# How to obtain files included in C++ compilation

### Get all headers included by an executable in C++

Assume that the compilation of an executable is done via

cd <EXEFOLDERs> && <CPPCOMPILER> -<ALL_KINDS_OF_FLAGS> <EXECUTABLE_NAME>


where ‘CPPCOMPILER’ is either ‘clang++’ or ‘g++’ (the flags used in this article work with these two compilers, but other compilers may define similar ones).

Then, all header files included upon the compilation of ‘EXECUTABLE_NAME’ can be printed by simply adding the -H option (see linux.die.net/man/1/g++) to the compilation command. That is, for instance with g++:

cd <TARGETFOLDER> && g++ -<ALL_KINDS_OF_FLAGS> -H <TARGET>


If you want to write the included headers into a file instead, you can use the -MF option. Moreover, you may also only be interested in headers from your project. To this end, you can use the -MM option such that system headers are not considered.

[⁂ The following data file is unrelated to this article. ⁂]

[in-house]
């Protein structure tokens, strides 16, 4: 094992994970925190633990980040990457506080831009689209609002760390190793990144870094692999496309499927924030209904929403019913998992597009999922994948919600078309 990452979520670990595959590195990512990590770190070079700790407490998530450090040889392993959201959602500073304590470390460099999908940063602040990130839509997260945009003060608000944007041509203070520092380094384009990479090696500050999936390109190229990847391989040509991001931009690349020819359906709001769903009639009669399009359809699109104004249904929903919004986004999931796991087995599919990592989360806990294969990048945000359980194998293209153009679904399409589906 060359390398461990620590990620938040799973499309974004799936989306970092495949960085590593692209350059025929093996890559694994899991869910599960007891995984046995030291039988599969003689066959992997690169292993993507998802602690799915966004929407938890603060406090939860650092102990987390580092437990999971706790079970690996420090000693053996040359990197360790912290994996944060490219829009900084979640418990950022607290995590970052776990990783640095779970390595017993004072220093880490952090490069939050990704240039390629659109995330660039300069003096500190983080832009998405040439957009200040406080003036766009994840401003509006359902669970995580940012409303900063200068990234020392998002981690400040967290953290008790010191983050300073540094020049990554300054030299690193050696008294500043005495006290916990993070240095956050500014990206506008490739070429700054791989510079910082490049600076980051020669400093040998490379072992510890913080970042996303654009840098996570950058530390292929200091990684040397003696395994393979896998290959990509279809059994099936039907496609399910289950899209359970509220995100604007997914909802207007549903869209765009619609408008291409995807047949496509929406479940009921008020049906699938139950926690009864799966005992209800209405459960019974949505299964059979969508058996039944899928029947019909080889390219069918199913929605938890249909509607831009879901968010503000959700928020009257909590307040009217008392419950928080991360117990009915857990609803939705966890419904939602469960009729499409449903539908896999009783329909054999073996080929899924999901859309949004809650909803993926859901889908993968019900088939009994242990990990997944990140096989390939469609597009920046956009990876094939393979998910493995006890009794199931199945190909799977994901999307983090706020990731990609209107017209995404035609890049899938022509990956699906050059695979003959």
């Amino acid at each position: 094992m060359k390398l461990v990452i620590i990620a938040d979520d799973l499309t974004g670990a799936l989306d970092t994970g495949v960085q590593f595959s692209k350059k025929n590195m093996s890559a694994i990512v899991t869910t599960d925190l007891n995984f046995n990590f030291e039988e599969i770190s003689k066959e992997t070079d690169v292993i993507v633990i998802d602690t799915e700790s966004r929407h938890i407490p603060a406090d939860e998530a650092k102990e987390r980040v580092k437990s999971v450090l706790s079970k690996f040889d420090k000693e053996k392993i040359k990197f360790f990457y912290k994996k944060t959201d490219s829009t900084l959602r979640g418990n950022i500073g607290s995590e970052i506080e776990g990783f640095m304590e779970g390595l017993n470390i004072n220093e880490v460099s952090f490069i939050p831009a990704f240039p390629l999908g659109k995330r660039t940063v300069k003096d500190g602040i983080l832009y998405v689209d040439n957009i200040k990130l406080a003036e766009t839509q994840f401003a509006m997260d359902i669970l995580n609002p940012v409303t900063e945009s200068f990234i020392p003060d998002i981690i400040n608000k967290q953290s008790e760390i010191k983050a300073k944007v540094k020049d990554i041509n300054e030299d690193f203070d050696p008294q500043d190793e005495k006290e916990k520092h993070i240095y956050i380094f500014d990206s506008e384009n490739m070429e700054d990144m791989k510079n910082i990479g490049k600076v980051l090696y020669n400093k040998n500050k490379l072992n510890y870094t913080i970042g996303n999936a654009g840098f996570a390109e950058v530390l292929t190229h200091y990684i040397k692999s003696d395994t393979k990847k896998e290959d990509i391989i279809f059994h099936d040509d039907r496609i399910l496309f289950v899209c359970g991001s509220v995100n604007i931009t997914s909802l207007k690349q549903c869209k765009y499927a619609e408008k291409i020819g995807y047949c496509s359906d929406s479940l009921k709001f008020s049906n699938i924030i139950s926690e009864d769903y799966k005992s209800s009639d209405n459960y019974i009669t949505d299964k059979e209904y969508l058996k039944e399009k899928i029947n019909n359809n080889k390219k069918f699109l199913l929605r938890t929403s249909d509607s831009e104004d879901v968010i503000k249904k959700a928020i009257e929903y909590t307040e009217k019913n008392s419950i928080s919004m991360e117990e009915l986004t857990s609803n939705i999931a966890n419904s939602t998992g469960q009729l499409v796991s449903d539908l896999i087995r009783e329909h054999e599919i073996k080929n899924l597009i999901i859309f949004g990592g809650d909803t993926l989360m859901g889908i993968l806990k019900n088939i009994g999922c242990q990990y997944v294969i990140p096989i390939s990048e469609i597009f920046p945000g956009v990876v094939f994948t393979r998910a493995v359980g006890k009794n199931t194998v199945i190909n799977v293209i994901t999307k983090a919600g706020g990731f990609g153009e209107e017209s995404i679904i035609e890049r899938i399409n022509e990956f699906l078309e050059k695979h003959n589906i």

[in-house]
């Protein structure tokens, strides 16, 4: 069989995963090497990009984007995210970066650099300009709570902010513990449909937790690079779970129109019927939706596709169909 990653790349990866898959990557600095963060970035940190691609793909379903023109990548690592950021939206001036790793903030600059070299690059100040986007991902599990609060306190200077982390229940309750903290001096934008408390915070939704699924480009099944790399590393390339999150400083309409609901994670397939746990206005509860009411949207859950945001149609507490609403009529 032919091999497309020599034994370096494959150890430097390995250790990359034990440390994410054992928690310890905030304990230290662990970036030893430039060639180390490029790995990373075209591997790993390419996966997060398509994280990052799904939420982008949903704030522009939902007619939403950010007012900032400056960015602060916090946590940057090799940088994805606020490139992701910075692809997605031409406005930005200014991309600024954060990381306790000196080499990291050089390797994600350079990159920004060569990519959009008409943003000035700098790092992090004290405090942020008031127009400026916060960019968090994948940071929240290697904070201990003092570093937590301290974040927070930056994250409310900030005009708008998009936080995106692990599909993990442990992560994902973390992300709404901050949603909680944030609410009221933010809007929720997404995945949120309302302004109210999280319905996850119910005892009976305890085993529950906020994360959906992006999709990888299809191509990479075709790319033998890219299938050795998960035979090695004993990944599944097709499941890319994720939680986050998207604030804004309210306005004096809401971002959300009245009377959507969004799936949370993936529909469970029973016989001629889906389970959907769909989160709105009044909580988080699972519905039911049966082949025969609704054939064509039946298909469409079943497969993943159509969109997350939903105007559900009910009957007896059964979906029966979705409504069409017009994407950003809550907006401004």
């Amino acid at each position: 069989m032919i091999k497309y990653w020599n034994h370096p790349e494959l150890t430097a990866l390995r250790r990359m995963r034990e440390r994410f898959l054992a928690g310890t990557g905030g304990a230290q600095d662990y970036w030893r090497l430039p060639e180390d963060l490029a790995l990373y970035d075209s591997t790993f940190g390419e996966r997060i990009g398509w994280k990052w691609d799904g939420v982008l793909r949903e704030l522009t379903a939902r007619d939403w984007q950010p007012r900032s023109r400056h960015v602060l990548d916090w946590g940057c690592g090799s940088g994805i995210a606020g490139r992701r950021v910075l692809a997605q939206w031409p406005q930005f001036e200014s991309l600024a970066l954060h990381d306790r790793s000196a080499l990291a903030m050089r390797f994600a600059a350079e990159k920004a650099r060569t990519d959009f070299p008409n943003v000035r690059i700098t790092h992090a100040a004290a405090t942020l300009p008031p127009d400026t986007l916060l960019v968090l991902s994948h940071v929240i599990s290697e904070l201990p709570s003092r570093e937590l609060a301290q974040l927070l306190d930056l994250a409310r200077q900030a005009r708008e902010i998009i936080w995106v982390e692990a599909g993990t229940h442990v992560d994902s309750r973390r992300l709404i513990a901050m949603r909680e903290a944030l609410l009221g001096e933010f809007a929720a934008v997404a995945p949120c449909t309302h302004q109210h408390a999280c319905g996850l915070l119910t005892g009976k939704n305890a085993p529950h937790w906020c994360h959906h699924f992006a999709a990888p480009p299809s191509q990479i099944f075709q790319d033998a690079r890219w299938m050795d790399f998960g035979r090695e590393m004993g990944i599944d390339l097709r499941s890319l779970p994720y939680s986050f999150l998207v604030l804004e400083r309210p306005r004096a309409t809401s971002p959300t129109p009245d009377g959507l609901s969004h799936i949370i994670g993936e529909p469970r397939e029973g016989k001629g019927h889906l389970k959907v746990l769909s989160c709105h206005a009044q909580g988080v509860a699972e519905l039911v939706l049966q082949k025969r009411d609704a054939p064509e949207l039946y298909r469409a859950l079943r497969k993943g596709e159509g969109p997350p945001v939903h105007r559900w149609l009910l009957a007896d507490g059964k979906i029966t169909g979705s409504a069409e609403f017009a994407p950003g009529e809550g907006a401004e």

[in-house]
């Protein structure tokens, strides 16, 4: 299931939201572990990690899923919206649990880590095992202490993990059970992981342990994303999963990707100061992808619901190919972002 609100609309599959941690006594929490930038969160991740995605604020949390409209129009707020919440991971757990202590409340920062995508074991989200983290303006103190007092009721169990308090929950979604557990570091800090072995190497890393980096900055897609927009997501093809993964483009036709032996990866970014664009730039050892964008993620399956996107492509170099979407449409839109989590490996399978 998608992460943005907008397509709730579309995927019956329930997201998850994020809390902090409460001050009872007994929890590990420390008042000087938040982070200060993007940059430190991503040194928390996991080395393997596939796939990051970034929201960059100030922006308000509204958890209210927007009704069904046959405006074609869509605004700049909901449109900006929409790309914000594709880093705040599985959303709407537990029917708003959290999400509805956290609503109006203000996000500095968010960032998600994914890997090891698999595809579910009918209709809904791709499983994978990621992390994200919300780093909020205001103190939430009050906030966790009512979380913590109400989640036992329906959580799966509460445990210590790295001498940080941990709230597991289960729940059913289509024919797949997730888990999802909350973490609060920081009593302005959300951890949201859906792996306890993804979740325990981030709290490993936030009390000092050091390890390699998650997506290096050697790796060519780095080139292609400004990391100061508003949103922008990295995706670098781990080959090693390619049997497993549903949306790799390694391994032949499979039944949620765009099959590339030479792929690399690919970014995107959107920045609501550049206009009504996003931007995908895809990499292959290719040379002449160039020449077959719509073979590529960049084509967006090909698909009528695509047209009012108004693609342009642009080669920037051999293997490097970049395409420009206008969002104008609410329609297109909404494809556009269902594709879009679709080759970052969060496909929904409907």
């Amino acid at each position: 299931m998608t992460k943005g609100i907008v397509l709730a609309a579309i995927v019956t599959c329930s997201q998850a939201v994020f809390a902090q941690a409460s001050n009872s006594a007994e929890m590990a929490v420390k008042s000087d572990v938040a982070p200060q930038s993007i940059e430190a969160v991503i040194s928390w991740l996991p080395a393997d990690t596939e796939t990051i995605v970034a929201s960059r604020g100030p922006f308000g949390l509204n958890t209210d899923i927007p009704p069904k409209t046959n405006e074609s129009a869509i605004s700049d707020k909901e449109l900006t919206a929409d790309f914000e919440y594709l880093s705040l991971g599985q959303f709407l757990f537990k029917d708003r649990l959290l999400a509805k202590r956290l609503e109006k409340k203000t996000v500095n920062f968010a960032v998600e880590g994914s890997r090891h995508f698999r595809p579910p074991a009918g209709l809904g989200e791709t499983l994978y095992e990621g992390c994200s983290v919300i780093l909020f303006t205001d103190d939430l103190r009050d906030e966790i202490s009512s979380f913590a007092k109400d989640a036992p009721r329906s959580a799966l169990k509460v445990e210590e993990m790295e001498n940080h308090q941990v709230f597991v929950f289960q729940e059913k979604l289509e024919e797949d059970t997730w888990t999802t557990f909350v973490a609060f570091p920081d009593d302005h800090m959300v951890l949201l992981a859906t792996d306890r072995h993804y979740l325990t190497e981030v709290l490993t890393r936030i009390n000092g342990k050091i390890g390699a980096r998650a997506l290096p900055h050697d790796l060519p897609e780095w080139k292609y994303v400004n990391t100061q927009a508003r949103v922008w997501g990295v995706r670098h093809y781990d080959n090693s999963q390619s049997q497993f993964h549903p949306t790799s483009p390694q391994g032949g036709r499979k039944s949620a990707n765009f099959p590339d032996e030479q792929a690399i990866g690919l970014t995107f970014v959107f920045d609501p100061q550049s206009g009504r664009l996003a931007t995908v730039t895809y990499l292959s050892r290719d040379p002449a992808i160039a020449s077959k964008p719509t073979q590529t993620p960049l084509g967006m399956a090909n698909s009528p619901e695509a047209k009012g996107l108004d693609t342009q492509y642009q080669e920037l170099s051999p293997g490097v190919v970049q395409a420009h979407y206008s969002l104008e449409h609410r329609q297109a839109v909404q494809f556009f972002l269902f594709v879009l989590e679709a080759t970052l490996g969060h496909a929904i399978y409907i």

Thus, the final command to write these headers into a file named deps_file looks like this:

cd <TARGETFOLDER> && g++ -<ALL_KINDS_OF_FLAGS> <TARGET> -MM -MF <deps_file>


### Retrieve the compile command

If you are using a build tool like cmake or some Integrated Development Environment (IDE) for the configuration of your project, you probably don’t exactly know what the compile command looks like. In case that your configuration yields GNU Makefiles, you can find out the command by typing

make -B --dry-run <EXECUTABLE>


into the terminal from within your configured project environment. The -B option is necessary to print the full command even though a prior compilation had taken place.